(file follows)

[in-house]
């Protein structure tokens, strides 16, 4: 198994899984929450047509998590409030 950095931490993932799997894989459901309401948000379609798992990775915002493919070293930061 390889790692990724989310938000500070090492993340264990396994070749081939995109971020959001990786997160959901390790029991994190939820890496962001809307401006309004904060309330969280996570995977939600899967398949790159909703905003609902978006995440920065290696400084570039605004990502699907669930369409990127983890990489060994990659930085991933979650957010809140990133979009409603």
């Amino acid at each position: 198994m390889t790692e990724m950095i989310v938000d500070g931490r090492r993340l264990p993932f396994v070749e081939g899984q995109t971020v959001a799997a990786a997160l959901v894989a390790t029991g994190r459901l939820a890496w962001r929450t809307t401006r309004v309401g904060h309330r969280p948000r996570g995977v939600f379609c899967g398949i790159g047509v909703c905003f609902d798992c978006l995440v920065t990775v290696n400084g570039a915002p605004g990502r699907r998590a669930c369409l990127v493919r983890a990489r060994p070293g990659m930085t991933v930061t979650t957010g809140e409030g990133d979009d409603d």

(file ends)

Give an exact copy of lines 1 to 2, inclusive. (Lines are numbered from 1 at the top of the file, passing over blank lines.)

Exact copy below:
[in-house]
């Protein structure tokens, strides 16, 4: 198994899984929450047509998590409030 950095931490993932799997894989459901309401948000379609798992990775915002493919070293930061 390889790692990724989310938000500070090492993340264990396994070749081939995109971020959001990786997160959901390790029991994190939820890496962001809307401006309004904060309330969280996570995977939600899967398949790159909703905003609902978006995440920065290696400084570039605004990502699907669930369409990127983890990489060994990659930085991933979650957010809140990133979009409603």